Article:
Last weekend saw tech giants Twitter and Facebook, including, bizarrely, Spotify, banning US President Donald Trump from the use of their platforms. This was followed by bans imposed on certain conservative personalities or substantial reductions in their reach or followers.
Immediately thereafter, as if in tandem, Apple, Google, and Amazon banned Twitter rival Parler, under the ostensible reason it failed to come up with a “moderation” policy (i.e., the monitoring and regulation of views posted in its page).
But the point of Parler was precisely to abstain from the regulation of views. It is this — the allowing of conservatives to air their views — that made Parler a target. One sees this in its labeling by CNN as “right wing,” which is ridiculous because the identity and nature of Parler is rooted in its neutrality.
There is something reprehensible in seeing multinational social media companies abuse their wealth and dominance to decide what everybody else can read, write, view, or hear. An argument made by liberal progressives is to twist the conservative position on private property: since Facebook and Twitter are private companies, they should be free to do what they want. In short, let market forces rule. But this assertion lacks any real substance.
Unlike most private businesses, social media (particularly in the US) are allowed certain privileges unavailable to ordinary companies (e.g. Masterpiece Cakeshop, a bakery that liberal progressives keep forcing to make cakes depicting gay “marriage”). The most prominent of these privileges is the Communications Decency Act’s Section 230, which provides that: “No provider or user of an interactive computer service shall be treated as the publisher or speaker of any information provided by another information content provider.”
Thus, unlike news media for example, social media providers are immune from any liability for allowing the posting by various users of any views, video, audio, or document. The rationale, ironically, is to encourage greater freedom of expression and information. But if Twitter, Facebook and others discriminate in what they allow to be posted, they are essentially editorializing and hence abusing the protection given by S.230.
Furthermore, the scale, reach, and power of these social media companies is hardly similar to a mere private bakery such as Masterpiece Cakeshop. One can simply go to another baker or even make the cake yourself celebrating your particular ideology. This is not possible vis-a-vis social media companies, especially if they are acting in concert.
In the Philippines, the ability of media companies to commit discrimination is gratifyingly limited by law. In the first place, RA 10175 (Cybercrime Prevention Act) already punishes criminal online acts, hence minimizing the need for media companies to act unilaterally (and discriminatorily).
Furthermore, Article 32 of the Civil Code renders liable any “public officer or employee, or any private individual, who directly or indirectly obstructs, defeats, violates or in any manner impedes or impairs” freedom of religion, freedom of speech, and the right to equal protection of laws.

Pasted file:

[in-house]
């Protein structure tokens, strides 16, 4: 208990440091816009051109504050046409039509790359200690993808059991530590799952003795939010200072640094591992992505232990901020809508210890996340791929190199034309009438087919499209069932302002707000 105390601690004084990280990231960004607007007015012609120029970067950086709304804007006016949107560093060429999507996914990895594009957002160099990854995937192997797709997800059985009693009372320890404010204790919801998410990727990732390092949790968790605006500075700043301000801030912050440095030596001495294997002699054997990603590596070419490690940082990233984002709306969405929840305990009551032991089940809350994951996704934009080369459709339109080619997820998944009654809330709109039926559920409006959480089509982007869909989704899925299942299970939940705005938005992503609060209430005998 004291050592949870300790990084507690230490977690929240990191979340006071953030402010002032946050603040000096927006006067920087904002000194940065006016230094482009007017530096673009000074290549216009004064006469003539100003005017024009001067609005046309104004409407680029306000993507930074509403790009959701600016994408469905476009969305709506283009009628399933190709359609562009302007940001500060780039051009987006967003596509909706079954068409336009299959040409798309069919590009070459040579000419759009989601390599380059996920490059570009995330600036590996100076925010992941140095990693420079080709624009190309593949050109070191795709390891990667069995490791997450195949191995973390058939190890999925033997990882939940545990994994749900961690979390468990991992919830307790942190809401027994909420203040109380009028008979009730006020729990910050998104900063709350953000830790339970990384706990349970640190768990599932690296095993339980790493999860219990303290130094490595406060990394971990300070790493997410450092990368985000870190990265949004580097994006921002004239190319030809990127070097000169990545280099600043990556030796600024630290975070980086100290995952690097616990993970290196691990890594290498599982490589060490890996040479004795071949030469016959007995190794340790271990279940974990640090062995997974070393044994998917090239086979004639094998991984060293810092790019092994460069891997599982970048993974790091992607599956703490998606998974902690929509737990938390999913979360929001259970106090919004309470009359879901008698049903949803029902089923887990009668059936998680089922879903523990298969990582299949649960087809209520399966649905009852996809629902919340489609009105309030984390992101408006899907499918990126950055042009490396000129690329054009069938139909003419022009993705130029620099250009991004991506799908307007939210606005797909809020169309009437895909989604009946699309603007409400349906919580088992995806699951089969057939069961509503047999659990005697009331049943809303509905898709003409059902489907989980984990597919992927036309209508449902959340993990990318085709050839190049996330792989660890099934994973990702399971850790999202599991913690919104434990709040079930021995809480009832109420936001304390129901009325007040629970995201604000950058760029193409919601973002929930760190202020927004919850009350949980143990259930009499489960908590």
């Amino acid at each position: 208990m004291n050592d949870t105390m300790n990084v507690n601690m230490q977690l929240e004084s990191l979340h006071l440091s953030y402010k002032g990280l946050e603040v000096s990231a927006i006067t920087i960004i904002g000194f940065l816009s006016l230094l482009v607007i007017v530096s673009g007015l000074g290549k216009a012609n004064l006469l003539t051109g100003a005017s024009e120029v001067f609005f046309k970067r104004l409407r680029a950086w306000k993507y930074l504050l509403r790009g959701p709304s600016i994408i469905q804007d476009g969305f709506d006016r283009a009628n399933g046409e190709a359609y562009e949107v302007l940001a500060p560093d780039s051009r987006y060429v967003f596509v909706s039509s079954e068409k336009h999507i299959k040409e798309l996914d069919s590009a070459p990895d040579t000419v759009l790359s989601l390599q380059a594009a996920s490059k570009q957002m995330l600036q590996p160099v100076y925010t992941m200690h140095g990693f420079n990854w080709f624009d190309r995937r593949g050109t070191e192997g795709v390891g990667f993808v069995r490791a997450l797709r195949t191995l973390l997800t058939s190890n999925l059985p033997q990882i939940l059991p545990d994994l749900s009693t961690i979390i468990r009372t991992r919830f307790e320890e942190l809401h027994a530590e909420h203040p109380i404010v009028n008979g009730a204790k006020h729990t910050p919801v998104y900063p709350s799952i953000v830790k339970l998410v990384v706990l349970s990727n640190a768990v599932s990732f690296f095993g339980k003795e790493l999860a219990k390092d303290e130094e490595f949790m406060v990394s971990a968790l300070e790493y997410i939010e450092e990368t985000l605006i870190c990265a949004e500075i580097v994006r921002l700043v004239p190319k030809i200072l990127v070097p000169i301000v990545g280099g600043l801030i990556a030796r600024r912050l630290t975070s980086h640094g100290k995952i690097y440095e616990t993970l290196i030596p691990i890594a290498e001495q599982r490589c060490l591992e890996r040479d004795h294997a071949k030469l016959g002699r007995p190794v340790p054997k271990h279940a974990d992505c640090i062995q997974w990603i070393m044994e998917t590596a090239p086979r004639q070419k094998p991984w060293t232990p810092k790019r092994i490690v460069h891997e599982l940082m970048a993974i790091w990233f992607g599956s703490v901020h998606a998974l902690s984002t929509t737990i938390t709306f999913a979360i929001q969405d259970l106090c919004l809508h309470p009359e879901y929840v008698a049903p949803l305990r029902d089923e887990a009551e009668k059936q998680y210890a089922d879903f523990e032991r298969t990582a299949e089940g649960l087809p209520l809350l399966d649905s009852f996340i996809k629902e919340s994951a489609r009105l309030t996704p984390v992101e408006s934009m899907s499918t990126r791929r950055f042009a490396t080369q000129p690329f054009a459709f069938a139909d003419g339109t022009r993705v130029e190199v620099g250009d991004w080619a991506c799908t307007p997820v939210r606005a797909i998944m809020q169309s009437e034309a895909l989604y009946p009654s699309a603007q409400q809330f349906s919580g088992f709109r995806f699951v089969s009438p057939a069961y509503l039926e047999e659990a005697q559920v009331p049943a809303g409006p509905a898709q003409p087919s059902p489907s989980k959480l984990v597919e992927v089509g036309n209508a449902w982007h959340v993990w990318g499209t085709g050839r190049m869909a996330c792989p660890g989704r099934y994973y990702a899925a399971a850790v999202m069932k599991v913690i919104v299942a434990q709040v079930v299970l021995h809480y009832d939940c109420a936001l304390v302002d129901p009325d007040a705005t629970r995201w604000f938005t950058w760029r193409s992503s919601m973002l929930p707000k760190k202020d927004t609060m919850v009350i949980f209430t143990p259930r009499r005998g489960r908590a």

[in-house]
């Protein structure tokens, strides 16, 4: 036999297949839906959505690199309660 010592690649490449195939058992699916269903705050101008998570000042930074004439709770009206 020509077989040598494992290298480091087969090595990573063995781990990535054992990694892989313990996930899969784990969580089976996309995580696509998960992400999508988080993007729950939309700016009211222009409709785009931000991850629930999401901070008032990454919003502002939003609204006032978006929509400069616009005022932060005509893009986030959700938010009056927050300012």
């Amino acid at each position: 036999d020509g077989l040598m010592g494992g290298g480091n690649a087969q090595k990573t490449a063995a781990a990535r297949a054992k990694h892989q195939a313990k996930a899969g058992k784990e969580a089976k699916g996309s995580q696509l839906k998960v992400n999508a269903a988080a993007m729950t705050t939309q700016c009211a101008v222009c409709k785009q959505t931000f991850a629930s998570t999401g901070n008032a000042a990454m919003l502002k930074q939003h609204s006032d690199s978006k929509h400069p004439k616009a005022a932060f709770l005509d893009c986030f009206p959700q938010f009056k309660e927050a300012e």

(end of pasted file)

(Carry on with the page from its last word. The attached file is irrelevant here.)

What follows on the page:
For any social or news media company that acts discriminately, there’s also RA 10667 (Philippine Competition Act): “Section 15. Abuse of Dominant Position. It shall be prohibited for one or more entities to abuse their dominant position by engaging in conduct that would substantially prevent, restrict or lessen competition: xxx (d) Setting prices or other terms or conditions that discriminate unreasonably between customers or sellers of the same goods or services, where such customers or sellers are contemporaneously trading on similar terms and conditions, where the effect may be to lessen competition substantially.”
For broadcast companies specifically, the terms of franchise normally include provisions encouraging the airing of varying views. For example, the law renewing GMA’s franchise (RA 10925) requires that: “The grantee shall… provide at all times sound and balanced programming; promote public participation; assist in the functions of public information and education; conform to the ethics of honest enterprise; promote audience sensibility and empowerment …”
Finally, to allow tech and media giants the ability to censor and discriminate is simply bad policy. A study finds that “policing within a single platform (such as Facebook) can make matters worse, and will eventually generate global ‘dark pools’ in which online hate will flourish. We observe the current hate network rapidly rewiring and self-repairing at the micro level when attacked, in a way that mimics the formation of covalent bonds in chemistry.” (“Hidden resilience and adaptive dynamics of the global online hate ecology.” N. F. Johnson , et al., published in Nature, August 2019)
In other words, “banning bad content is actually socially riskier over the long term for our entire culture.” That’s according to alternative social network Minds.com CEO Bill Ottman. In the end, he says, “freedom is the best policy.”
It’s also “the policy that results in the least harm.” (“Social Censorship: Should Social Media’s Policy Be Free Speech?,” Forbes, October 2020)
Indeed, anybody discriminating just to violate others’ inherent natural rights are really just twats.
Jemy Gatdula is a Senior Fellow of the Philippine Council for Foreign Relations and a Philippine Judicial Academy law lecturer for constitutional philosophy and jurisprudence.